wavetable : The contents of the waveform ROM. A set of numbers stored in memory (ROM) and used to generate a waveform. The wavetable synthesizer on a soundcard typically plays sounds whose digital representations have been stored in a wavetable. See sound synthesis, wavetable synthesis.
wavetable lookup : The process of reading the numbers in a wavetable (not necessarily in linear order from beginning to end) and sending them to a voice channel.
wavetable synthesis : A method of generating waveforms through lookup tables. Digitized waveforms are organized in a bank, the wavetable, (or table) where they can be randomly accessed. In many wavetable synths, the resulting waveform is used in subtractive synthesis.
weave job : A type of musical track for a spot in which short segments of lead vocal or instrumental lines are interspersed between lines of narration or dialogue. The music weaves in and out, taking the foreground whenever there is no spoken copy.
weber : The basic unit of magnetic flux, defined as one volt-second.
weighting : In measuring frequency response, introducing a predetermined equalization to the signal before taking the measurement. See A-Weighting, B-Weighting, C-Weighting.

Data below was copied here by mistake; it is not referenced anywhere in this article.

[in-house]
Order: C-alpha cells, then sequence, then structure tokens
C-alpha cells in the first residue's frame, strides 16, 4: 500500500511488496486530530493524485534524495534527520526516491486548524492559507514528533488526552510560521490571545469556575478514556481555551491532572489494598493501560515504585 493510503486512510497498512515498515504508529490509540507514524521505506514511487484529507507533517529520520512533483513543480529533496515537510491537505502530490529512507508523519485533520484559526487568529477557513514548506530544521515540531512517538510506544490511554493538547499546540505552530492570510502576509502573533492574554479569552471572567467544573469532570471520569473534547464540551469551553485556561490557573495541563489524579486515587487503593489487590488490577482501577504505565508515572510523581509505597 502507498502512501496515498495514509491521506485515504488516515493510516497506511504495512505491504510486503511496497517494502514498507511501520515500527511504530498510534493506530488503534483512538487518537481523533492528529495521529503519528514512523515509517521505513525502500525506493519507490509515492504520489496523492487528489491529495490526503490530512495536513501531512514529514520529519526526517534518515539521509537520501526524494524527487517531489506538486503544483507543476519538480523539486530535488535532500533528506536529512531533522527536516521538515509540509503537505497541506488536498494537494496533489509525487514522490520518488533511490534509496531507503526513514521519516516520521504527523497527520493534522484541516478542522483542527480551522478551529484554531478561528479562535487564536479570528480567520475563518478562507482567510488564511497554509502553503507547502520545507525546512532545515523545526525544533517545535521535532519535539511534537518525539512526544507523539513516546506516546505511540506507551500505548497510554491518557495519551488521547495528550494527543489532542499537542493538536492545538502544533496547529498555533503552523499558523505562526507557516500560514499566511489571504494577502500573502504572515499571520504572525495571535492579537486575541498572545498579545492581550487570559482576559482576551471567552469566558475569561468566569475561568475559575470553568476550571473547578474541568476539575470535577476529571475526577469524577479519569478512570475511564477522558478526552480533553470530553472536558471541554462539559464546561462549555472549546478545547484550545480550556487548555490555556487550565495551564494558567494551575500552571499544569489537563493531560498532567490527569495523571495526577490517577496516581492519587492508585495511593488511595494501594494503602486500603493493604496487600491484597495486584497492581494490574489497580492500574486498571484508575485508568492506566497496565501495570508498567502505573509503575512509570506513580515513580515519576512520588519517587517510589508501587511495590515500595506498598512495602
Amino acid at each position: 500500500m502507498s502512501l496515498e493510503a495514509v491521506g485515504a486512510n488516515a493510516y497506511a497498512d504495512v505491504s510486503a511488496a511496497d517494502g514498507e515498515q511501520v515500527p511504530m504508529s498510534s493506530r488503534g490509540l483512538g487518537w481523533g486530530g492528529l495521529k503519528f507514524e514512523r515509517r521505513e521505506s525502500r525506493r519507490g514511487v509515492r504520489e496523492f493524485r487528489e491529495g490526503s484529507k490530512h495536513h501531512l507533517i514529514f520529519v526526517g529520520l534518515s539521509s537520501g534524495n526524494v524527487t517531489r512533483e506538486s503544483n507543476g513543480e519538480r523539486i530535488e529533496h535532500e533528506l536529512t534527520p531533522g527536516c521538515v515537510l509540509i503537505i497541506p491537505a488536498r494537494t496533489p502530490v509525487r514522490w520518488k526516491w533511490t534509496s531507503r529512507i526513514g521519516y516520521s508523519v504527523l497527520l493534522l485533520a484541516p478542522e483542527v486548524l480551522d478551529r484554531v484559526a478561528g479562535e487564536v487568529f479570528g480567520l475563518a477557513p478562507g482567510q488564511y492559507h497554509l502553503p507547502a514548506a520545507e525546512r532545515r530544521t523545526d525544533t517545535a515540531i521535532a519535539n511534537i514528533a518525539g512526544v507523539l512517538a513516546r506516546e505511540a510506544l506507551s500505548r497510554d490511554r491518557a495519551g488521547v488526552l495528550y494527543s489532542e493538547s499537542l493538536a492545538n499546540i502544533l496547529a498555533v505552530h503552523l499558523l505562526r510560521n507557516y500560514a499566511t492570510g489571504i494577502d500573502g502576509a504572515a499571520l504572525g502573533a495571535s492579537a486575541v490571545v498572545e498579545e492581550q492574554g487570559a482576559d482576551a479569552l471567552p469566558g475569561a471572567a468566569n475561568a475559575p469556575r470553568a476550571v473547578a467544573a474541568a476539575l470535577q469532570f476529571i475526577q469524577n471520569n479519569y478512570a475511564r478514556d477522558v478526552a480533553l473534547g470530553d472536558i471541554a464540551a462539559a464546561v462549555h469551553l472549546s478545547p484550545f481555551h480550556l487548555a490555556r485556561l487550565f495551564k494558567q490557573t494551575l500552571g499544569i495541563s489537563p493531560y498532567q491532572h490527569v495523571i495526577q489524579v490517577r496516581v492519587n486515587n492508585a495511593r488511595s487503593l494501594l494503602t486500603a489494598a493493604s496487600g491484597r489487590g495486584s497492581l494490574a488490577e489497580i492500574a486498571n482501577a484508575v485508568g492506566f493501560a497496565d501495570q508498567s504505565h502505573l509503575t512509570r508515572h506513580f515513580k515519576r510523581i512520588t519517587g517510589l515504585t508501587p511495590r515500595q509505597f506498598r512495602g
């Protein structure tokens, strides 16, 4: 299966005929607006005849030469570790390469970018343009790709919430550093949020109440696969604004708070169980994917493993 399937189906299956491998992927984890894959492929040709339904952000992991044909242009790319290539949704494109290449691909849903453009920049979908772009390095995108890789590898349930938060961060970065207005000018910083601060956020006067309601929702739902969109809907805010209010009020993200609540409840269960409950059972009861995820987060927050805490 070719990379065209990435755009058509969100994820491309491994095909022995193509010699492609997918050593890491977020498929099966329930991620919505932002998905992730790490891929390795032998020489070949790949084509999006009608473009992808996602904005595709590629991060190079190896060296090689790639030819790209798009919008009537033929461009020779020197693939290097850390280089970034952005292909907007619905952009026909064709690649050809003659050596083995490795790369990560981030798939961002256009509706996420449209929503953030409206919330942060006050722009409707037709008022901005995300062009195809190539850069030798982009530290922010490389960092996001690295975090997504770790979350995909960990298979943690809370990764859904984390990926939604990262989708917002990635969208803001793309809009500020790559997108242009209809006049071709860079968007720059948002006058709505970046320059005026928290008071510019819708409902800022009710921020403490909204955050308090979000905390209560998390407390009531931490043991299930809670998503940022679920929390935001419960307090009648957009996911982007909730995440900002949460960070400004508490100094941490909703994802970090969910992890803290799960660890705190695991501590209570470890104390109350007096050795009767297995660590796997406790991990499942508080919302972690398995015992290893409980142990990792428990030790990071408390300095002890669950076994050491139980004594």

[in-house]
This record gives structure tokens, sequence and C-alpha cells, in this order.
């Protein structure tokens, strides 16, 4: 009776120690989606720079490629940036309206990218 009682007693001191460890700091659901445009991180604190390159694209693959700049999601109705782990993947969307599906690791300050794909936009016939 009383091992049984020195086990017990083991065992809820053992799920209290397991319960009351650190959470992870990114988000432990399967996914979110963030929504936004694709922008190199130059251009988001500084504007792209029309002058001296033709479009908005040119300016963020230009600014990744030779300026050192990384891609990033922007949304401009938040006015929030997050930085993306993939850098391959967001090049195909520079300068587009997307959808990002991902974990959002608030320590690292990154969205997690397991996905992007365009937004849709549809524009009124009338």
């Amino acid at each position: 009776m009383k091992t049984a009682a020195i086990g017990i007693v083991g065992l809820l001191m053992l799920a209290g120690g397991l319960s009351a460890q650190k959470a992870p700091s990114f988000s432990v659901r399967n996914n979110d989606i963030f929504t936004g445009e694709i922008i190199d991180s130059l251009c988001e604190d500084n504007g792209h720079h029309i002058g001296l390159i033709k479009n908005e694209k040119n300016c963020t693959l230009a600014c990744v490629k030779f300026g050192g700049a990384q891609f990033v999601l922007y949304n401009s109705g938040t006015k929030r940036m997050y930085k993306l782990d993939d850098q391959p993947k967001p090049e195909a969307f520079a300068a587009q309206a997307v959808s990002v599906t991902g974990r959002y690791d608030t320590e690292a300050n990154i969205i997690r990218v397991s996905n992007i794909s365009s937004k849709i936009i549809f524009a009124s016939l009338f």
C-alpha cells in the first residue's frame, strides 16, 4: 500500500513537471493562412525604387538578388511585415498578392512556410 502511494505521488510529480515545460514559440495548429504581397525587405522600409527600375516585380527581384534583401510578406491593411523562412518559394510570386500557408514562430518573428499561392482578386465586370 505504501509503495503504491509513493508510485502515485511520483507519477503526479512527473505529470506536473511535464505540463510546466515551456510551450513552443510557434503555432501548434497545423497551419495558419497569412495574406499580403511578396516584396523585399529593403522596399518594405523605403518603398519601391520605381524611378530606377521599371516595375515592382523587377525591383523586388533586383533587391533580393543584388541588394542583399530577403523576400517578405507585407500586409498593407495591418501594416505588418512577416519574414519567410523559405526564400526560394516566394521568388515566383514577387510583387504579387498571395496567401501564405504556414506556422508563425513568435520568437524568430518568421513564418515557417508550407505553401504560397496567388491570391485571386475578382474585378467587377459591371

weighting network : A filtering network or active equalizer precisely designed or calibrated for use in weighting.
Westrex : The film sound company that, along with RCA, had a monopoly for over forty years, including the whole recording/playback chain. This equipment was leased to studios for royalty fees. By the mid-1970s, this equipment was being replaced by manufacturers of more highly specialized devices such as consoles by Quad-Eight, mag machines by Magna-Tech, and sound format processes by Dolby.
wet : Consisting entirely of processed sound. The output of an effects device is 100% wet when only the output of the processor itself is being heard, with none of the dry sy (unprocessed) signal.
white label : A small pressing of a record of CD with an anonymous blank ("white") label, used for market-testing a track on a limited audience before release. Also used by artists to issue a track rejected by the record company to which s/he is under contract.
white noise : A special type of random noise where the energy content is the same at each frequency. Strictly speaking, true white noise would have energy extending from DC, or zero frequency. In practice, we see only band-limited white noise, e.g., the noise heard when an FM receiver is tuned between stations is quite close to white noise over the AFaudible frequency range. Because of the earsí peculiar method of determining loudness of sounds, white noise sounds as if it has more energy at high frequencies than low. Also (imprecisely) called thermal noise and resistance noise. See pink noise, noise floor.
whole-step : The musical interval of a major second in a diatonic scale. The frequency ratio between the notes of a major second in just intonation is 8/9, and in equal t temperament, it is the , or about 12%. See half-step.
wide-range curve : See X-Curve.
wide-range monitoring : See X-Curve.
wig-wag : Film slang for the warning lights outside sound stages to indicate when shooting is taking place.
wild score : See scoring wild.
Next 25 Hits